Now having said that, its true that younger guys who are just now graduating from college in the computer area do have an obligation to themselves to head toward the highest wage metro areas, if for no other reason than that their enormous student loan debts cannot be discharged in bankruptcy -- and even though many won't have ethnic nepotism working for them, ethnic nepotism has become less a factor since around 2004 or 2005 when employment in the field started recovering. For boomers who have had their careers terminated, its a huge risk to relocate to such an area even for one year of six figure employment. The costs have to include the risk of another purge like that which happened circa 2000 to 2004 -- a purge in which it is all to easy to spend all one's capital trying in vain to find subsistence employment rather than "bugging out". I made that mistake and will never make it again.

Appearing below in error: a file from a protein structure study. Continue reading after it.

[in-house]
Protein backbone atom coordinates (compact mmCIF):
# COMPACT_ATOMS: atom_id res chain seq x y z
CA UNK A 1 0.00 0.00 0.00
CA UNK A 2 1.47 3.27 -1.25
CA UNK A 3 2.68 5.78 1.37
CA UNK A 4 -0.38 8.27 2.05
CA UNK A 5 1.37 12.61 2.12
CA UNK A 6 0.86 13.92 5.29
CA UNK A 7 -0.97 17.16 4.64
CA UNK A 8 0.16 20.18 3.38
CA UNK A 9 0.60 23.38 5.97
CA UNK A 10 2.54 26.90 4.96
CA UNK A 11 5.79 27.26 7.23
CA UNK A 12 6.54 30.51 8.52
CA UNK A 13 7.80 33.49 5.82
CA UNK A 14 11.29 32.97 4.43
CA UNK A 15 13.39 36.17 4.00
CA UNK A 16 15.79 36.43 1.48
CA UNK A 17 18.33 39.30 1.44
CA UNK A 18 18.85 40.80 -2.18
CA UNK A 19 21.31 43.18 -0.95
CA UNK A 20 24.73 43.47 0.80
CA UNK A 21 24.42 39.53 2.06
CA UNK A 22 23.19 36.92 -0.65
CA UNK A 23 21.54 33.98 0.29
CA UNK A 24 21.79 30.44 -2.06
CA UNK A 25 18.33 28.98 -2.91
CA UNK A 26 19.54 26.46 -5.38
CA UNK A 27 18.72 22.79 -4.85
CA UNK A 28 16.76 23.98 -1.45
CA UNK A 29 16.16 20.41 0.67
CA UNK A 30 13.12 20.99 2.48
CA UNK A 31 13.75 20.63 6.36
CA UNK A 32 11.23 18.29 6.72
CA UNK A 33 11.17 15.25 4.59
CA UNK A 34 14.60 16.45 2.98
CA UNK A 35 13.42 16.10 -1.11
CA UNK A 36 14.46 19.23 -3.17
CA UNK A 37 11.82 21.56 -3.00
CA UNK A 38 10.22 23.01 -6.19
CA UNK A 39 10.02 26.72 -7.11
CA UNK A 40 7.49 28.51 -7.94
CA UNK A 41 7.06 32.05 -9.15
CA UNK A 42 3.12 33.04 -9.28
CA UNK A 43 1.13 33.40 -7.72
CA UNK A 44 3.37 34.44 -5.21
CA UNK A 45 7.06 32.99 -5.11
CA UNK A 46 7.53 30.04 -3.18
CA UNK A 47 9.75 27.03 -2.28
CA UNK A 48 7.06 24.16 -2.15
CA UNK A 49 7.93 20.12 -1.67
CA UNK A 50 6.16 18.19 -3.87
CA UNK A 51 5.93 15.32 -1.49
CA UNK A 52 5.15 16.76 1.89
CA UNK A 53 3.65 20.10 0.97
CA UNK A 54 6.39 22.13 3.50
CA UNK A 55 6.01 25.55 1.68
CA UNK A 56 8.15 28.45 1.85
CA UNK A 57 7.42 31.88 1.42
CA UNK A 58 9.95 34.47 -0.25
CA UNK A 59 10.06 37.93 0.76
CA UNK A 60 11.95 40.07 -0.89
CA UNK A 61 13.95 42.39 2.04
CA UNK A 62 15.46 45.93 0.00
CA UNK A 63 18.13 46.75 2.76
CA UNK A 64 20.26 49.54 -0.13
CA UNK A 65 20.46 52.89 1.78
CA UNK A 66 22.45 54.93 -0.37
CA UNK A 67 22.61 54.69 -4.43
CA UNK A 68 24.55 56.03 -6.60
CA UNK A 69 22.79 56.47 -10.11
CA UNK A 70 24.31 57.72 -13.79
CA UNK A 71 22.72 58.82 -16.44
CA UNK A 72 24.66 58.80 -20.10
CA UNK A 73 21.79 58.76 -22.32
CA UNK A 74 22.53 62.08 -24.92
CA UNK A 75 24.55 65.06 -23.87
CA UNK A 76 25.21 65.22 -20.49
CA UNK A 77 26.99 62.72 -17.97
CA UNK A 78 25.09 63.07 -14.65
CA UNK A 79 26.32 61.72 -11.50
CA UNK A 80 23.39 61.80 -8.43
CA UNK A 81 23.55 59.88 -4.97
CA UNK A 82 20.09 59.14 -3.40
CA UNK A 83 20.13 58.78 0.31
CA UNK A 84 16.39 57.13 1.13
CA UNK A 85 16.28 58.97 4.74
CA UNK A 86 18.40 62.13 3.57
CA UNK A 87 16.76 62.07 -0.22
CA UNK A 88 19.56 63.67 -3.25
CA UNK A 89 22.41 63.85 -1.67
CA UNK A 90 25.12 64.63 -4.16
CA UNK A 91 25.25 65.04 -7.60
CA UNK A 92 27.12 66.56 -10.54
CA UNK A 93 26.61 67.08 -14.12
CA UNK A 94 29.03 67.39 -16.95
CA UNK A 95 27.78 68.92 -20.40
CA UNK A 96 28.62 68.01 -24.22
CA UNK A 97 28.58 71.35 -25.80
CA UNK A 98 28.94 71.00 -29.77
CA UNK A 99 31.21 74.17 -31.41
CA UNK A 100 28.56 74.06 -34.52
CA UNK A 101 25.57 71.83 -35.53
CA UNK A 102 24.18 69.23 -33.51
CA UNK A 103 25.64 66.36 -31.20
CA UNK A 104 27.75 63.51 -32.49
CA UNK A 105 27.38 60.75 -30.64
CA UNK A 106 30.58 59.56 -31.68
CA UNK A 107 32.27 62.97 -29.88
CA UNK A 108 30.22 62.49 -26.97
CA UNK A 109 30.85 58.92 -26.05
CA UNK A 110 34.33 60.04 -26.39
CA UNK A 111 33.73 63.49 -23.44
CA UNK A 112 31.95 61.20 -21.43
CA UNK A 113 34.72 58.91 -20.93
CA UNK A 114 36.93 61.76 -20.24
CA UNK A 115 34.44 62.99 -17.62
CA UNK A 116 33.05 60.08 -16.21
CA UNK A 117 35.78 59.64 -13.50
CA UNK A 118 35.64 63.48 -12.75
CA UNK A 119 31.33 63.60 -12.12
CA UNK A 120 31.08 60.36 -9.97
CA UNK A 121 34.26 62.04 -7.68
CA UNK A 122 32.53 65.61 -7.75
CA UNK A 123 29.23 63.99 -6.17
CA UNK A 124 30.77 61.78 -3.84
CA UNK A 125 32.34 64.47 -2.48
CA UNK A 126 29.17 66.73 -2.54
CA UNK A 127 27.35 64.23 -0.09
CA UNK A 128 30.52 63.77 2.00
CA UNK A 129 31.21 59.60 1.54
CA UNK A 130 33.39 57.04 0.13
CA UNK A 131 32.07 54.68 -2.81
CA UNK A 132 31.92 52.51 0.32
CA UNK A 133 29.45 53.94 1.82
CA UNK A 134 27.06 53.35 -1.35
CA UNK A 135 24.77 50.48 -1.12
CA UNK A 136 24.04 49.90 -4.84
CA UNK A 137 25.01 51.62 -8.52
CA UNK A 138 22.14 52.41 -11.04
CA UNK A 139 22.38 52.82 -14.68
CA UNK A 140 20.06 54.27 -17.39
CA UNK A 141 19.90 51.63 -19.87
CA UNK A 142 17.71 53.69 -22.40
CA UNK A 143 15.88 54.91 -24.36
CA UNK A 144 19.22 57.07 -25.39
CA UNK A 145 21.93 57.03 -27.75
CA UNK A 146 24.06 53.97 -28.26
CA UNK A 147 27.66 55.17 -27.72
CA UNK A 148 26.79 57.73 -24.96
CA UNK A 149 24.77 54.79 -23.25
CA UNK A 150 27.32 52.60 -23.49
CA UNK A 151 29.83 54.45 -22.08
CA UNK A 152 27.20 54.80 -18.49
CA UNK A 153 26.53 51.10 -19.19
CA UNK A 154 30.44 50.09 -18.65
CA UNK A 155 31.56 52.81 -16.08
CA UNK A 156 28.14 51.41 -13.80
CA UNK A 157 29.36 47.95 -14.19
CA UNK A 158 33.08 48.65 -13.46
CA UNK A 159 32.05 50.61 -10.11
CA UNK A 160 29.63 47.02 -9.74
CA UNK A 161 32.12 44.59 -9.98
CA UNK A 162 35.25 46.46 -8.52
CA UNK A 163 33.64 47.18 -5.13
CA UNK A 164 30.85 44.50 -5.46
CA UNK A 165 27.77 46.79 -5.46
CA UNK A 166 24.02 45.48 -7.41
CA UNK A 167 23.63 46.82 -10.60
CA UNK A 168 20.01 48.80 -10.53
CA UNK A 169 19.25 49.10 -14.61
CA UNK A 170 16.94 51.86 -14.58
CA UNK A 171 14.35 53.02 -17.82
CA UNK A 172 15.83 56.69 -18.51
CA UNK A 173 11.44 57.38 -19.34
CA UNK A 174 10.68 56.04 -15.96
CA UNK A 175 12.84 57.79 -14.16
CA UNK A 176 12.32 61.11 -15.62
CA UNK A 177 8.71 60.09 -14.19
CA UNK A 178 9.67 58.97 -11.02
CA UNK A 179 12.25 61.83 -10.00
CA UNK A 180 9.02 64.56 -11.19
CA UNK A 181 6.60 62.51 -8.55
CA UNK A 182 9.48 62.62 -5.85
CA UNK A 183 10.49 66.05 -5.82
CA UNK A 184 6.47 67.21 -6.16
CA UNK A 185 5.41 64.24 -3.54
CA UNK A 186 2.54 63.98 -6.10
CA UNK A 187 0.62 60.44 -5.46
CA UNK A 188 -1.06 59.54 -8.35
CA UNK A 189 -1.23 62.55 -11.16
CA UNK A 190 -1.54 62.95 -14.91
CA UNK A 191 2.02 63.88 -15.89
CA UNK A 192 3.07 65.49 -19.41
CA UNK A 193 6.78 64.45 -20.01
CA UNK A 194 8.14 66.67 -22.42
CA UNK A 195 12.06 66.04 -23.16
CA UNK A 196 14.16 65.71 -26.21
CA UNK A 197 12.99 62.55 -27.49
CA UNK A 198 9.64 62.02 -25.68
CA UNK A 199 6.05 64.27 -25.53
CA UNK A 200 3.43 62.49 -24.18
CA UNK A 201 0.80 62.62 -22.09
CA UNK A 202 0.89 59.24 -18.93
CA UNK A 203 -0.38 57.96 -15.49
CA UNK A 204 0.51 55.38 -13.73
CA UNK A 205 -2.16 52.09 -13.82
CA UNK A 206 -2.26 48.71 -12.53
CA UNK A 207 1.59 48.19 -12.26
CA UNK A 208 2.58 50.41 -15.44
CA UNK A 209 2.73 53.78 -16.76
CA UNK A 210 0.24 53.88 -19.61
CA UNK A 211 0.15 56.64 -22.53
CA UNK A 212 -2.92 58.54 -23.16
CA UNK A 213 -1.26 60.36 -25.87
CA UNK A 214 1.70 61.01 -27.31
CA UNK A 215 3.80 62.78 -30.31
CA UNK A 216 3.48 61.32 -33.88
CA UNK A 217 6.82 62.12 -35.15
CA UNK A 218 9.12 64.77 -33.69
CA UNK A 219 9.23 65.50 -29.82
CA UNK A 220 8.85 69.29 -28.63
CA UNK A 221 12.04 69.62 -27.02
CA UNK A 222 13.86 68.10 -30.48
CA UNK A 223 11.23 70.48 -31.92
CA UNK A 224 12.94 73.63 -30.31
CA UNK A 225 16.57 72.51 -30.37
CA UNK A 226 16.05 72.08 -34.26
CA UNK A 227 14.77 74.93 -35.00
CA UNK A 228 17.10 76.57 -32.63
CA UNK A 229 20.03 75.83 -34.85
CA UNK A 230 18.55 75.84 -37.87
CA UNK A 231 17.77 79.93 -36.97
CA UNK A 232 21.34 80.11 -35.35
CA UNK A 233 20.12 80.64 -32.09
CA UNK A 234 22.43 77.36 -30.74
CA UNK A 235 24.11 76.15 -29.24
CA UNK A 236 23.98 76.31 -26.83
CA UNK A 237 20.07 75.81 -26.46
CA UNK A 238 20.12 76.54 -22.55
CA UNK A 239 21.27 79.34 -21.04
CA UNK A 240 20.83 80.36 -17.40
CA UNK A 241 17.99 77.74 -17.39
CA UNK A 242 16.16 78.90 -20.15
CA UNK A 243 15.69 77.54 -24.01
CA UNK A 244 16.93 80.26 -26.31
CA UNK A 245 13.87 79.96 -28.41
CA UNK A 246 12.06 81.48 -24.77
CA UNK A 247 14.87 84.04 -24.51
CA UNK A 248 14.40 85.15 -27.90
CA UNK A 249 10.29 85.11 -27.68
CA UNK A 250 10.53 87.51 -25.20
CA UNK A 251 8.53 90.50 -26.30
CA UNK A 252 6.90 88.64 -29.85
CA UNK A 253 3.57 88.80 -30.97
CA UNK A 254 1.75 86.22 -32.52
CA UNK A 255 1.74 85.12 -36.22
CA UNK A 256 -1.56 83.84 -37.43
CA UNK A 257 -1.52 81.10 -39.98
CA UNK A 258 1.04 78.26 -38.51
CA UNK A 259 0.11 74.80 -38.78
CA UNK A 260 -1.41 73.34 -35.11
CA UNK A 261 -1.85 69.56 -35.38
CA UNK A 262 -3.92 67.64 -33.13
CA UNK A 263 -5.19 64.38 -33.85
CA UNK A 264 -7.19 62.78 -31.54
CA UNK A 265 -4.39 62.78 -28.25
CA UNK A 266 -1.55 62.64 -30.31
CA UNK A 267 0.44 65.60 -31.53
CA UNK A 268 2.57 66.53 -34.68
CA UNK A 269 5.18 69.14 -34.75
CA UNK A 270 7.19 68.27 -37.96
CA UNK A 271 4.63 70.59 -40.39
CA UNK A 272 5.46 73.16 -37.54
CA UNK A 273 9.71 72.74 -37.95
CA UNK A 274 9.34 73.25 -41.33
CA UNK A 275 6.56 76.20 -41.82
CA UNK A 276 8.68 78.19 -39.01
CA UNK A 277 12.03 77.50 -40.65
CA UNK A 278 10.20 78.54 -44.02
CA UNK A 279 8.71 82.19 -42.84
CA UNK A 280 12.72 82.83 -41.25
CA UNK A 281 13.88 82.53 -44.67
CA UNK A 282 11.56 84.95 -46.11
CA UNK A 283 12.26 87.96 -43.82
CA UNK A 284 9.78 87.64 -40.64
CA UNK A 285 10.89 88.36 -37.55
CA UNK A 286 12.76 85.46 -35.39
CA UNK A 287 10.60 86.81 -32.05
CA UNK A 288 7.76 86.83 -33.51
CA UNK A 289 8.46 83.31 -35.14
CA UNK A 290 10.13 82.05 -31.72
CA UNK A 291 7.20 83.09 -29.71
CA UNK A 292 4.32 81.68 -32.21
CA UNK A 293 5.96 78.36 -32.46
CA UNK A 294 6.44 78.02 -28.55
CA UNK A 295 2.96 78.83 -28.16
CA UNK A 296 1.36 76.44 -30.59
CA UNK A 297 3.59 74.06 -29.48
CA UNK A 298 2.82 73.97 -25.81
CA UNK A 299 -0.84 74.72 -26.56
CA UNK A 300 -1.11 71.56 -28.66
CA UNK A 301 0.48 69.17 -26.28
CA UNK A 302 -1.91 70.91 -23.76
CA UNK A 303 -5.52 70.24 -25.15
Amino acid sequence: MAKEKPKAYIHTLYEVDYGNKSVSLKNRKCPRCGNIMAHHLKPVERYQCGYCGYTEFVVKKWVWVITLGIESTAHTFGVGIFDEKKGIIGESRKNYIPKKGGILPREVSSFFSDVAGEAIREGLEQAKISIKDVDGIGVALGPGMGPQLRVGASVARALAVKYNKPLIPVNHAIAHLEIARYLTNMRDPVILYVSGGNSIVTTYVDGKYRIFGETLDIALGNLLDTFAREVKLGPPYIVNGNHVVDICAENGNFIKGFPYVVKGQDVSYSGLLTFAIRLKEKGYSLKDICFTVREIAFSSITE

Randall Parker said at December 23, 2012 11:35 AM:


I know a guy with a terrible credit record who is over the age of 40 who got hired for a high salary writing software in Silicon Valley after a multi-year gap in his work history. I realize these factors are problems. I realize different ages are treated differently. I'm not young either. But I'm working and have friends working who are across a wide range of ages and I know that highly talented people with problematic factors can get hired.